Friday, August 21, 2009

Mmmm Scones!

Well, we're finally back. It's been a pretty busy couple of weeks. I (Emily) started my job and Iain's been going crazy trying to find a place for us to move into come September 1. But he did and we've signed a lease and it's going to be fantastic. It's got a great kitchen, anyway.

So while we have been cooking/baking quite a bit (expect a post soon with some brief descriptions of our latest adventures), we haven't found much time to blog about it.

Anyway, last weekend I thought it would be lovely to make some scones. We'd let some milk go close to sour and so I figured it would be good to buttermilkify it. We had most of a lemon sitting around too, so I decided that traditional lemon-buttermilk scones were probably the way to go. That thought was gone, however, as soon as we opened the cupboards. We were, shall we say, low on some essential ingredients. So the planned breakfast quickly morphed into a baking adventure that resulted in, incredibly enough and to my great delight...

Lemon Chai Scones

Now, before we get started I would like to stress, once again, that this was a baking adventure. I did not follow a recipe while actually cooking, although I did consult a couple of generic scone recipes. Thus, the ingredients and procedure are approximate, nothing was recorded until after the fact, and I cannot guarantee that if you follow this to the letter you'll get the same results I did. I was, however, shocked by how great these turned out! The flavors melded really well, the whole wheat flour added nice texture and depth, and as far as nutrition and scones go these are pretty decent. So I do recommend giving these a try, particularly if you enjoy chai. Ingredients
  • 1 cup flour
  • 1.5 cups whole wheat flour
  • 1/4 - 1/3 cup white sugar
  • 2 tsp baking powder
  • 1/4 - 1/2 tsp salt
  • 2 TBS chai powder *note* One of my friends gave me a small bag of this 'chai powder' for my birthday. According to the website of the company it's from, the ingredients are: sugar, cardamom, cloves, cinnamon, vanilla and black pepper. If you can't find any where you are, you can probably try mixing it yourself.
  • cinnamon sugar to taste
  • 1/2 stick (4 TBS)butter.
  • 3/4 c. buttermilk
  • juice and zest of half a lemon

  • Pre-heat the oven to 350°F.

  • As with most muffins, start by stirring together the dry ingredients-- in this case the flours, sugar, baking powder, salt, chai powder, and cinnamon sugar.

  • Cut in the butter. If you aren't familiar with this term, it means slicing the butter into little chunks and then using two knives to cut it into smaller bits (aiming for the size of peas, more of less) and incorporating it into the dry ingredients. If you have a pastry cutter, that's easier, or you can throw it into a food processor and have it done in twenty seconds, but I really enjoy the manual work.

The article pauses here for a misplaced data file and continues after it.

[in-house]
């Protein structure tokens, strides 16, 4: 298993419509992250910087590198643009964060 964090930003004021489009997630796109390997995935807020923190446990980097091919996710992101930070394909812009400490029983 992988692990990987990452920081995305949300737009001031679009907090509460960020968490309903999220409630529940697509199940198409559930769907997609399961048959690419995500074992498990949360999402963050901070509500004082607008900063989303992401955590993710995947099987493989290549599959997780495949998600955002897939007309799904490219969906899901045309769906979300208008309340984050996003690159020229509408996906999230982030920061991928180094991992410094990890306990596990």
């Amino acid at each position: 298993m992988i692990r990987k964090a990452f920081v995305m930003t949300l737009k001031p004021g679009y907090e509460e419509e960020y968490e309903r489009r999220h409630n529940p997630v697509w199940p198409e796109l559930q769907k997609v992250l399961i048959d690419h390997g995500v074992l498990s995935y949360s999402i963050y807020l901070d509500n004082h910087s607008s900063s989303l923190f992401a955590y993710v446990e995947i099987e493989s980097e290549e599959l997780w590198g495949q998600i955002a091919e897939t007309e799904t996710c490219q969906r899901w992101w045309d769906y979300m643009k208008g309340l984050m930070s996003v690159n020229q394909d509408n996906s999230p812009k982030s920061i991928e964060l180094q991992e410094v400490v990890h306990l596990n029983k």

• Pour the buttermilk, lemon juice, and zest into the dry mix. If you're so inclined you can mix the wet ingredients together first-- it would probably help. But I was lazy so I didn't. Also, a note on buttermilk. I don't think I've ever actually bought it, because you can sub in sour milk, and you can actually make milk into sour milk by adding one teaspoon of vinegar for every cup of milk you want to buttermilkify. It sounds strange, I know, but it really does work. It might not have the same delicious flavor as buttermilk, but chemically it works well (and it certainly doesn't taste bad).

  • Bake for 25 minutes, more or less.

  • Lemon-Chai Glaze

    I decided to throw this on top just for fun, and also because we still had a quarter of a lemon left. And also because I was already deep into baking adventure mode and we're trying to use up ingredients before we move. Anyway....

    • 1/4 lemon, juiced
    • chai (liquid this time. I had some chai tea I'd iced in the fridge and just poured some in. Probably a couple of tablespoons. But it's all a matter of proportions with this stuff so I won't try to give exact measurements)
    • Powdered sugar (same deal as chai).
    Combine the ingredients and stir/whisk thoroughly until a good pouring/spreading consistency is reached. This is where it gets super subjective, because it comes down to individual taste/texture preferences. Personally, I used probably no more than a few tablespoons of liquid and well over 2 cups of powdered sugar. Others might take that even further and use 4 cups of sugar for that amount of liquid. Others might want something thinner. So just mess around. Add liquid slowly and taste the glaze to make sure it doesn't taste like pure sugar. After the scones have cooled a little, spoon (or spread, depending on the consistency) the glaze on top. Enjoy!

    So that'll do it for now. But expect a post from Iain soon regarding a particular Italian-inspired adventure. G'night, everybody!

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